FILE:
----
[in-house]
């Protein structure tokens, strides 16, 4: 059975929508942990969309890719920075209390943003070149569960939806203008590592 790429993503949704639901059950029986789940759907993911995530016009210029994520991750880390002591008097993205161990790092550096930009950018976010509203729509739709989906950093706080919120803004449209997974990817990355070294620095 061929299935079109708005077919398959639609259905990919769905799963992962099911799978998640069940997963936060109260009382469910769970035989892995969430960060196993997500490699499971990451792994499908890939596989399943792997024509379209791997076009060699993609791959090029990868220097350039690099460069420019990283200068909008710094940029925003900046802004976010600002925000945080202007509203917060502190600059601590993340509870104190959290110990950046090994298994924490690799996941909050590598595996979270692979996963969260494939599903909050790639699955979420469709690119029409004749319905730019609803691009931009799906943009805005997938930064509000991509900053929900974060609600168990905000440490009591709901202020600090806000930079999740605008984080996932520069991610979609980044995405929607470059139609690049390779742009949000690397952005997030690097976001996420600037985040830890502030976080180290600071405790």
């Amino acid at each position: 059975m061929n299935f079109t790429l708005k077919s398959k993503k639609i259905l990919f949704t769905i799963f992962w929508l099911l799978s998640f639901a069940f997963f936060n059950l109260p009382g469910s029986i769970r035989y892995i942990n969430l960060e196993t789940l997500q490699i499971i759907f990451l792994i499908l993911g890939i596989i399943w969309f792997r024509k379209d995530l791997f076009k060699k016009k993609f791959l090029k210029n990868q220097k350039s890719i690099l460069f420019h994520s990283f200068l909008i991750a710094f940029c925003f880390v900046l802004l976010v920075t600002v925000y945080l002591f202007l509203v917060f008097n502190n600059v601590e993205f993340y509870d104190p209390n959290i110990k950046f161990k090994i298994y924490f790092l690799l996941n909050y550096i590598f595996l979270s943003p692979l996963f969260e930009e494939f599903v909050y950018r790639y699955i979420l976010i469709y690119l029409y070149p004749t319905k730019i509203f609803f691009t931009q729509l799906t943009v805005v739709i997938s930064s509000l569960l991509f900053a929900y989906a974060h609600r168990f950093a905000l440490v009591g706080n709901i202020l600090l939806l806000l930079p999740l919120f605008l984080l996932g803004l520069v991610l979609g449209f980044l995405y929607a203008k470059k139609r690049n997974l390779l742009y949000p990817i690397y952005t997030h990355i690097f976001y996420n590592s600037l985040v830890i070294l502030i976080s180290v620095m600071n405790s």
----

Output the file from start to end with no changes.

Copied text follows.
[in-house]
């Protein structure tokens, strides 16, 4: 059975929508942990969309890719920075209390943003070149569960939806203008590592 790429993503949704639901059950029986789940759907993911995530016009210029994520991750880390002591008097993205161990790092550096930009950018976010509203729509739709989906950093706080919120803004449209997974990817990355070294620095 061929299935079109708005077919398959639609259905990919769905799963992962099911799978998640069940997963936060109260009382469910769970035989892995969430960060196993997500490699499971990451792994499908890939596989399943792997024509379209791997076009060699993609791959090029990868220097350039690099460069420019990283200068909008710094940029925003900046802004976010600002925000945080202007509203917060502190600059601590993340509870104190959290110990950046090994298994924490690799996941909050590598595996979270692979996963969260494939599903909050790639699955979420469709690119029409004749319905730019609803691009931009799906943009805005997938930064509000991509900053929900974060609600168990905000440490009591709901202020600090806000930079999740605008984080996932520069991610979609980044995405929607470059139609690049390779742009949000690397952005997030690097976001996420600037985040830890502030976080180290600071405790």
């Amino acid at each position: 059975m061929n299935f079109t790429l708005k077919s398959k993503k639609i259905l990919f949704t769905i799963f992962w929508l099911l799978s998640f639901a069940f997963f936060n059950l109260p009382g469910s029986i769970r035989y892995i942990n969430l960060e196993t789940l997500q490699i499971i759907f990451l792994i499908l993911g890939i596989i399943w969309f792997r024509k379209d995530l791997f076009k060699k016009k993609f791959l090029k210029n990868q220097k350039s890719i690099l460069f420019h994520s990283f200068l909008i991750a710094f940029c925003f880390v900046l802004l976010v920075t600002v925000y945080l002591f202007l509203v917060f008097n502190n600059v601590e993205f993340y509870d104190p209390n959290i110990k950046f161990k090994i298994y924490f790092l690799l996941n909050y550096i590598f595996l979270s943003p692979l996963f969260e930009e494939f599903v909050y950018r790639y699955i979420l976010i469709y690119l029409y070149p004749t319905k730019i509203f609803f691009t931009q729509l799906t943009v805005v739709i997938s930064s509000l569960l991509f900053a929900y989906a974060h609600r168990f950093a905000l440490v009591g706080n709901i202020l600090l939806l806000l930079p999740l919120f605008l984080l996932g803004l520069v991610l979609g449209f980044l995405y929607a203008k470059k139609r690049n997974l390779l742009y949000p990817i690397y952005t997030h990355i690097f976001y996420n590592s600037l985040v830890i070294l502030i976080s180290v620095m600071n405790s």